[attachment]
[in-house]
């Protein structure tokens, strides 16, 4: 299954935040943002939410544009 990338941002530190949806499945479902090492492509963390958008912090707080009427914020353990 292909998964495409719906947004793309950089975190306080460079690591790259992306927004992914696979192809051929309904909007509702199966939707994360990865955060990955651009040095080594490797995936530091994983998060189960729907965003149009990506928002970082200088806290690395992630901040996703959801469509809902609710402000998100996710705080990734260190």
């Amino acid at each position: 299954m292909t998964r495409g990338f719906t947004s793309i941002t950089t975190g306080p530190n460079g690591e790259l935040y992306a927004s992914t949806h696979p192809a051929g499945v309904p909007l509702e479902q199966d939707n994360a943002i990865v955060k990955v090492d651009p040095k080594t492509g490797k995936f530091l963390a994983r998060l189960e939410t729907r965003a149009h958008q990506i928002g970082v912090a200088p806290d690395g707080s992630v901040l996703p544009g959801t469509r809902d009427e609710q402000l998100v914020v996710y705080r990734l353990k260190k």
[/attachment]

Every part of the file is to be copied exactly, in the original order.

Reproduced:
[in-house]
């Protein structure tokens, strides 16, 4: 299954935040943002939410544009 990338941002530190949806499945479902090492492509963390958008912090707080009427914020353990 292909998964495409719906947004793309950089975190306080460079690591790259992306927004992914696979192809051929309904909007509702199966939707994360990865955060990955651009040095080594490797995936530091994983998060189960729907965003149009990506928002970082200088806290690395992630901040996703959801469509809902609710402000998100996710705080990734260190």
């Amino acid at each position: 299954m292909t998964r495409g990338f719906t947004s793309i941002t950089t975190g306080p530190n460079g690591e790259l935040y992306a927004s992914t949806h696979p192809a051929g499945v309904p909007l509702e479902q199966d939707n994360a943002i990865v955060k990955v090492d651009p040095k080594t492509g490797k995936f530091l963390a994983r998060l189960e939410t729907r965003a149009h958008q990506i928002g970082v912090a200088p806290d690395g707080s992630v901040l996703p544009g959801t469509r809902d009427e609710q402000l998100v914020v996710y705080r990734l353990k260190k």